Medication Adherence and Long-Term CV Outcomes

Study Questions:

What is the association between medication adherence levels in patients post–myocardial infarction (MI) or with atherosclerotic disease and long-term risk for major adverse cardiovascular events (MACE)?


This was a nonconcurrent cohort study carried out using 2010-2013 medical and pharmaceutical claims obtained from Aetna Commercial and Medicare Advantage population databases. The post-MI cohort included adults who initiated both statin and angiotensin-converting enzyme inhibitor (ACEI) medications following a hospitalization discharge for MI. The atherosclerosis cohort included adults who initiated both statin and ACEI medications and had coronary, cerebrovascular, or peripheral arterial disease. Patients were categorized into one of three adherence groups on the basis of their proportion of days covered for both statin and ACEI: ≥80% (fully adherent [FA]), 40-79% (partially adherent [PA]), and <40% (nonadherent [NA]).


Data were available for 4,015 post-MI patients and 12,976 patients with atherosclerotic disease. In the post-MI cohort, the FA group had significantly lower MACE than the NA (18.9% vs. 26.3%; hazard ratio [HR], 0.73; p = 0.0004) and PA groups (18.9% vs. 24.7%; HR, 0.81; p = 0.02) at 2 years. In the atherosclerotic disease cohort, the FA group had a significantly lower rate of MACE than the NA (8.42% vs. 17.17%; HR, 0.56; p < 0.0001) and the PA groups (8.42% vs. 12.18%; HR, 0.76; p < 0.0001).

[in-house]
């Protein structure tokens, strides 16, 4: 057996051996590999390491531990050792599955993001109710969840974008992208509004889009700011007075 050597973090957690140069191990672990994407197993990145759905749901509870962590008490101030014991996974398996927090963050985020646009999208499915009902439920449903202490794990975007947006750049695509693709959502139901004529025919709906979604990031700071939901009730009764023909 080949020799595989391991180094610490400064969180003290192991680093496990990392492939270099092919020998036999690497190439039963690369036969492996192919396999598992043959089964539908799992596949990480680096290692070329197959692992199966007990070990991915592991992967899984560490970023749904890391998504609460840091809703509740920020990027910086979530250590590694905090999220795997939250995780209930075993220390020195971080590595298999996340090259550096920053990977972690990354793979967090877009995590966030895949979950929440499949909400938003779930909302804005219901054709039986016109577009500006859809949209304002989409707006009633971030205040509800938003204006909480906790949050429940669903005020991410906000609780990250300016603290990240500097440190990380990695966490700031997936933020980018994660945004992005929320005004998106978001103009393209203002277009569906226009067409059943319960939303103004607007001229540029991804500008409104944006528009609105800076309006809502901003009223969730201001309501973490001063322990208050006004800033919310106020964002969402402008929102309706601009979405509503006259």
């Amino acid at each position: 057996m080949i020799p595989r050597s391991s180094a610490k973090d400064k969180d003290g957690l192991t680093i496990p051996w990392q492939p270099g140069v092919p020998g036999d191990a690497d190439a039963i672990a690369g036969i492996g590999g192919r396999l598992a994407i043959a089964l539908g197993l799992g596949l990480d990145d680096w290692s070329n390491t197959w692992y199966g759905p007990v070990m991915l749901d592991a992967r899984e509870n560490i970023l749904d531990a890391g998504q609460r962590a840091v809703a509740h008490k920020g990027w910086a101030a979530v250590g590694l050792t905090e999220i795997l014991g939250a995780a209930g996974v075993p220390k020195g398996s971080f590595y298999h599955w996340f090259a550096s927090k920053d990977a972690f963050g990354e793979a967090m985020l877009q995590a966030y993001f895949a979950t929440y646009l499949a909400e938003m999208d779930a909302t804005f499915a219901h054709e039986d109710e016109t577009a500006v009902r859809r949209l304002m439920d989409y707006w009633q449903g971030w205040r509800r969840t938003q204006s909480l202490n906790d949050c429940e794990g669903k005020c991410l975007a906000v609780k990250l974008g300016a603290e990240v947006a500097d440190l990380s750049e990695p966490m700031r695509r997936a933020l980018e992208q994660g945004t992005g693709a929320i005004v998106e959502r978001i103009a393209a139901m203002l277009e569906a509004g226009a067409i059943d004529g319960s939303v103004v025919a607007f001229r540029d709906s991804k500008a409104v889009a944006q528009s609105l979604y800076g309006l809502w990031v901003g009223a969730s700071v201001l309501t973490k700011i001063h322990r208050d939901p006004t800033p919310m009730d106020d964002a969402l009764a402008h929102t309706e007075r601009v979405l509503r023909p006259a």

Improved medication adherence in post-MI and atherosclerosis patients enrolled in a large US insurer plan translates to a lower rate of MACE and cost savings. The threshold effect is seen at ≥80% adherence in the post-MI population.


This is an important study that corroborates the need for heightened attention to novel solutions for improving medication adherence in post-MI patients and those with atherosclerotic disease. Post-MI only 43% were fully adherent to guideline-indicated therapy, even though such therapy is clearly associated with improved outcomes and cost savings.

Clinical Topics: Acute Coronary Syndromes, Dyslipidemia, Geriatric Cardiology, Prevention, Vascular Medicine, Atherosclerotic Disease (CAD/PAD), Nonstatins, Novel Agents, Statins

Keywords: Acute Coronary Syndrome, Angiotensin-Converting Enzyme Inhibitors, Atherosclerosis, Coronary Artery Disease, Cost Savings, Geriatrics, Hydroxymethylglutaryl-CoA Reductase Inhibitors, Insurance Carriers, Medication Adherence, Myocardial Infarction, Peripheral Arterial Disease, Primary Prevention

< Back to Listings